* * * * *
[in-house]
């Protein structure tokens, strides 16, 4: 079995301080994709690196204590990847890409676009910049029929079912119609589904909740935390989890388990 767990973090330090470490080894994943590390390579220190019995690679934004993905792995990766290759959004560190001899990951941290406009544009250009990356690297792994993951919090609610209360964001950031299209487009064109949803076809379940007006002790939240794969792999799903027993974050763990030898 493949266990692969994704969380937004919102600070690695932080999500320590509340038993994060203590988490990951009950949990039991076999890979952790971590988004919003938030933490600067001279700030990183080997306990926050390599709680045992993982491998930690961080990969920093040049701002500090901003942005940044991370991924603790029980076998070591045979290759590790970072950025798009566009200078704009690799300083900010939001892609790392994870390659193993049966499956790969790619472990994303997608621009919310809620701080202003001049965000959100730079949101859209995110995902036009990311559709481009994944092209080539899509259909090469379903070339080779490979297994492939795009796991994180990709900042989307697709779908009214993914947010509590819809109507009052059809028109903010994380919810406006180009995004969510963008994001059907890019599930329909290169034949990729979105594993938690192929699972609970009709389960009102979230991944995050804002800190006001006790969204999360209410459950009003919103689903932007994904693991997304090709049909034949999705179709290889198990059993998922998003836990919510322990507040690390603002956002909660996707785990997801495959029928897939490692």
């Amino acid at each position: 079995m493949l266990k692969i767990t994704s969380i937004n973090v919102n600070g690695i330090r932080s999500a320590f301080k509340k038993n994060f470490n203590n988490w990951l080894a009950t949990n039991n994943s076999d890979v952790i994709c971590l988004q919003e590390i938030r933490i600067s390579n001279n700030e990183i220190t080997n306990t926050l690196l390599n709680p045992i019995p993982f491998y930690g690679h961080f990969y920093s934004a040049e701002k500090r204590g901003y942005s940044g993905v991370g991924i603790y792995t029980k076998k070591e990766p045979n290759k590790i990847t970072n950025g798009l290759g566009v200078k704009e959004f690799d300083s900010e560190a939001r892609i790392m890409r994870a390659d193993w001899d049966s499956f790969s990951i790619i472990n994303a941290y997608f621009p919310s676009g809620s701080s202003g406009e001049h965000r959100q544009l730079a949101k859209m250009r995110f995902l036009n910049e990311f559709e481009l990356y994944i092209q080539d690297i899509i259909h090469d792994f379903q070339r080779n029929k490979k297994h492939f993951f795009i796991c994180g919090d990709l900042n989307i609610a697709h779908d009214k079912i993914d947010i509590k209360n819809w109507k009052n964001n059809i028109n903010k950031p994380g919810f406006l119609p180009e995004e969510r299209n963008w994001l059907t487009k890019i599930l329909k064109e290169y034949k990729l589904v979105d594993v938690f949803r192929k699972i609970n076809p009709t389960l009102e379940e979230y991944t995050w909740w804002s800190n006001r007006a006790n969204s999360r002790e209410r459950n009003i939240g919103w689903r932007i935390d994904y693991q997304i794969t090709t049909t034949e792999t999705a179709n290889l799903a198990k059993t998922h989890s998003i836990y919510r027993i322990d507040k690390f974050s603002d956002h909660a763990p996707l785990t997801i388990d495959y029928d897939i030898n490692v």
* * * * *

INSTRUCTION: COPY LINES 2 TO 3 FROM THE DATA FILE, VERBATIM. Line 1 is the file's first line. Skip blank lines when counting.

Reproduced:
């Protein structure tokens, strides 16, 4: 079995301080994709690196204590990847890409676009910049029929079912119609589904909740935390989890388990 767990973090330090470490080894994943590390390579220190019995690679934004993905792995990766290759959004560190001899990951941290406009544009250009990356690297792994993951919090609610209360964001950031299209487009064109949803076809379940007006002790939240794969792999799903027993974050763990030898 493949266990692969994704969380937004919102600070690695932080999500320590509340038993994060203590988490990951009950949990039991076999890979952790971590988004919003938030933490600067001279700030990183080997306990926050390599709680045992993982491998930690961080990969920093040049701002500090901003942005940044991370991924603790029980076998070591045979290759590790970072950025798009566009200078704009690799300083900010939001892609790392994870390659193993049966499956790969790619472990994303997608621009919310809620701080202003001049965000959100730079949101859209995110995902036009990311559709481009994944092209080539899509259909090469379903070339080779490979297994492939795009796991994180990709900042989307697709779908009214993914947010509590819809109507009052059809028109903010994380919810406006180009995004969510963008994001059907890019599930329909290169034949990729979105594993938690192929699972609970009709389960009102979230991944995050804002800190006001006790969204999360209410459950009003919103689903932007994904693991997304090709049909034949999705179709290889198990059993998922998003836990919510322990507040690390603002956002909660996707785990997801495959029928897939490692």
């Amino acid at each position: 079995m493949l266990k692969i767990t994704s969380i937004n973090v919102n600070g690695i330090r932080s999500a320590f301080k509340k038993n994060f470490n203590n988490w990951l080894a009950t949990n039991n994943s076999d890979v952790i994709c971590l988004q919003e590390i938030r933490i600067s390579n001279n700030e990183i220190t080997n306990t926050l690196l390599n709680p045992i019995p993982f491998y930690g690679h961080f990969y920093s934004a040049e701002k500090r204590g901003y942005s940044g993905v991370g991924i603790y792995t029980k076998k070591e990766p045979n290759k590790i990847t970072n950025g798009l290759g566009v200078k704009e959004f690799d300083s900010e560190a939001r892609i790392m890409r994870a390659d193993w001899d049966s499956f790969s990951i790619i472990n994303a941290y997608f621009p919310s676009g809620s701080s202003g406009e001049h965000r959100q544009l730079a949101k859209m250009r995110f995902l036009n910049e990311f559709e481009l990356y994944i092209q080539d690297i899509i259909h090469d792994f379903q070339r080779n029929k490979k297994h492939f993951f795009i796991c994180g919090d990709l900042n989307i609610a697709h779908d009214k079912i993914d947010i509590k209360n819809w109507k009052n964001n059809i028109n903010k950031p994380g919810f406006l119609p180009e995004e969510r299209n963008w994001l059907t487009k890019i599930l329909k064109e290169y034949k990729l589904v979105d594993v938690f949803r192929k699972i609970n076809p009709t389960l009102e379940e979230y991944t995050w909740w804002s800190n006001r007006a006790n969204s999360r002790e209410r459950n009003i939240g919103w689903r932007i935390d994904y693991q997304i794969t090709t049909t034949e792999t999705a179709n290889l799903a198990k059993t998922h989890s998003i836990y919510r027993i322990d507040k690390f974050s603002d956002h909660a763990p996707l785990t997801i388990d495959y029928d897939i030898n490692v």